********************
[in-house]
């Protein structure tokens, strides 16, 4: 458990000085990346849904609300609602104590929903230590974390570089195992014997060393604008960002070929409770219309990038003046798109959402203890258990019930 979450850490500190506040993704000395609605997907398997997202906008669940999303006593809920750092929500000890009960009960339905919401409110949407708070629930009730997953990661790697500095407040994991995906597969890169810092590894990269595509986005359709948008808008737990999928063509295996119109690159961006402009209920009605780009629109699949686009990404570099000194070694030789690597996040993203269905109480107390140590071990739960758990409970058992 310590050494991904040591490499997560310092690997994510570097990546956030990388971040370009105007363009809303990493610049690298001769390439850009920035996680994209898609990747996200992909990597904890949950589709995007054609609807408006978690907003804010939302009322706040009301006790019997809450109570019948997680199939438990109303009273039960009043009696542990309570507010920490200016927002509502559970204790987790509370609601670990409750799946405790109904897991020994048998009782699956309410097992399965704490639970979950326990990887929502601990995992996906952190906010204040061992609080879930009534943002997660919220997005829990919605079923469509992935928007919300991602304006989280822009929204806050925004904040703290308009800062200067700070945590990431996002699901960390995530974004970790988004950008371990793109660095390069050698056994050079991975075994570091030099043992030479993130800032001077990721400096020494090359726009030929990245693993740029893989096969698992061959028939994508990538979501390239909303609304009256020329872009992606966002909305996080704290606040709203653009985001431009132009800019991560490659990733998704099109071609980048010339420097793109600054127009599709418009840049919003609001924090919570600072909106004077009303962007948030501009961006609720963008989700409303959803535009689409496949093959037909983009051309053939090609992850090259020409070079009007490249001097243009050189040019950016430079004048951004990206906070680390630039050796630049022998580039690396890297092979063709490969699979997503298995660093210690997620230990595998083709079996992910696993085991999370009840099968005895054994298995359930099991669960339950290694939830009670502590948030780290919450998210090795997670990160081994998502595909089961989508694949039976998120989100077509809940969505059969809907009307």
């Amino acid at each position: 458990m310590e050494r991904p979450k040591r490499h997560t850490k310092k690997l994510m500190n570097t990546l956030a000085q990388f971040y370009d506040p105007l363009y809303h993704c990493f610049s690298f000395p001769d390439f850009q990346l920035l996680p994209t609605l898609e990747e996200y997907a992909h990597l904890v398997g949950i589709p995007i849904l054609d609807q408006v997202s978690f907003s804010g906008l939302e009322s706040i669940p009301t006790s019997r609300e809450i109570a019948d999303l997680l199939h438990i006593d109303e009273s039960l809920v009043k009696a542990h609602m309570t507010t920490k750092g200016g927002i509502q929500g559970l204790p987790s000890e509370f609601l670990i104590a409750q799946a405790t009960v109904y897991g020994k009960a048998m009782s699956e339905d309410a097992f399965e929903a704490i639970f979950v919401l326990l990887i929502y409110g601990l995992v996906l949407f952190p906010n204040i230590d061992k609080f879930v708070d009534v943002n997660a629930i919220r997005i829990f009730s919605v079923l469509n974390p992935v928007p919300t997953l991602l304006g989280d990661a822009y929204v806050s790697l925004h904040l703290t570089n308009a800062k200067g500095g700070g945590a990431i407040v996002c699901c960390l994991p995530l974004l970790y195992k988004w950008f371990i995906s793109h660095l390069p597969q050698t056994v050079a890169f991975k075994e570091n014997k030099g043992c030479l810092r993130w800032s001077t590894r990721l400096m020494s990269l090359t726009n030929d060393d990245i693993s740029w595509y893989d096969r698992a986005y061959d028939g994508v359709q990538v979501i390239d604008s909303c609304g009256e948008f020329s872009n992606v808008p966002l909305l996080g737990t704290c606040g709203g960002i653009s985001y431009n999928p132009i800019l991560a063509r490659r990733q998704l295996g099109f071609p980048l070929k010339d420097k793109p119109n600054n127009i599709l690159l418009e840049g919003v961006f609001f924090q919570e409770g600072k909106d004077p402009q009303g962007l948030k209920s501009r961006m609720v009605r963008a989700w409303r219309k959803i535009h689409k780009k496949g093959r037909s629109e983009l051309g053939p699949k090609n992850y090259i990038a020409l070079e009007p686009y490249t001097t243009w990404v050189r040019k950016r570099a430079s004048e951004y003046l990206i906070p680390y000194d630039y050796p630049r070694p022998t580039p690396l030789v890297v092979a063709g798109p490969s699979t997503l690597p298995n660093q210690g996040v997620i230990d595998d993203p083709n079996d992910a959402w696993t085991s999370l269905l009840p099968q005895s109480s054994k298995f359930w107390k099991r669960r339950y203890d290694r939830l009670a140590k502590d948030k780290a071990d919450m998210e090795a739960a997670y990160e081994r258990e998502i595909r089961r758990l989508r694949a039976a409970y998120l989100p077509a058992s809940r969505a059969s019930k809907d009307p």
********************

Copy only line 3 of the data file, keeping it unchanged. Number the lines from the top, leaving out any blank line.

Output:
């Amino acid at each position: 458990m310590e050494r991904p979450k040591r490499h997560t850490k310092k690997l994510m500190n570097t990546l956030a000085q990388f971040y370009d506040p105007l363009y809303h993704c990493f610049s690298f000395p001769d390439f850009q990346l920035l996680p994209t609605l898609e990747e996200y997907a992909h990597l904890v398997g949950i589709p995007i849904l054609d609807q408006v997202s978690f907003s804010g906008l939302e009322s706040i669940p009301t006790s019997r609300e809450i109570a019948d999303l997680l199939h438990i006593d109303e009273s039960l809920v009043k009696a542990h609602m309570t507010t920490k750092g200016g927002i509502q929500g559970l204790p987790s000890e509370f609601l670990i104590a409750q799946a405790t009960v109904y897991g020994k009960a048998m009782s699956e339905d309410a097992f399965e929903a704490i639970f979950v919401l326990l990887i929502y409110g601990l995992v996906l949407f952190p906010n204040i230590d061992k609080f879930v708070d009534v943002n997660a629930i919220r997005i829990f009730s919605v079923l469509n974390p992935v928007p919300t997953l991602l304006g989280d990661a822009y929204v806050s790697l925004h904040l703290t570089n308009a800062k200067g500095g700070g945590a990431i407040v996002c699901c960390l994991p995530l974004l970790y195992k988004w950008f371990i995906s793109h660095l390069p597969q050698t056994v050079a890169f991975k075994e570091n014997k030099g043992c030479l810092r993130w800032s001077t590894r990721l400096m020494s990269l090359t726009n030929d060393d990245i693993s740029w595509y893989d096969r698992a986005y061959d028939g994508v359709q990538v979501i390239d604008s909303c609304g009256e948008f020329s872009n992606v808008p966002l909305l996080g737990t704290c606040g709203g960002i653009s985001y431009n999928p132009i800019l991560a063509r490659r990733q998704l295996g099109f071609p980048l070929k010339d420097k793109p119109n600054n127009i599709l690159l418009e840049g919003v961006f609001f924090q919570e409770g600072k909106d004077p402009q009303g962007l948030k209920s501009r961006m609720v009605r963008a989700w409303r219309k959803i535009h689409k780009k496949g093959r037909s629109e983009l051309g053939p699949k090609n992850y090259i990038a020409l070079e009007p686009y490249t001097t243009w990404v050189r040019k950016r570099a430079s004048e951004y003046l990206i906070p680390y000194d630039y050796p630049r070694p022998t580039p690396l030789v890297v092979a063709g798109p490969s699979t997503l690597p298995n660093q210690g996040v997620i230990d595998d993203p083709n079996d992910a959402w696993t085991s999370l269905l009840p099968q005895s109480s054994k298995f359930w107390k099991r669960r339950y203890d290694r939830l009670a140590k502590d948030k780290a071990d919450m998210e090795a739960a997670y990160e081994r258990e998502i595909r089961r758990l989508r694949a039976a409970y998120l989100p077509a058992s809940r969505a059969s019930k809907d009307p």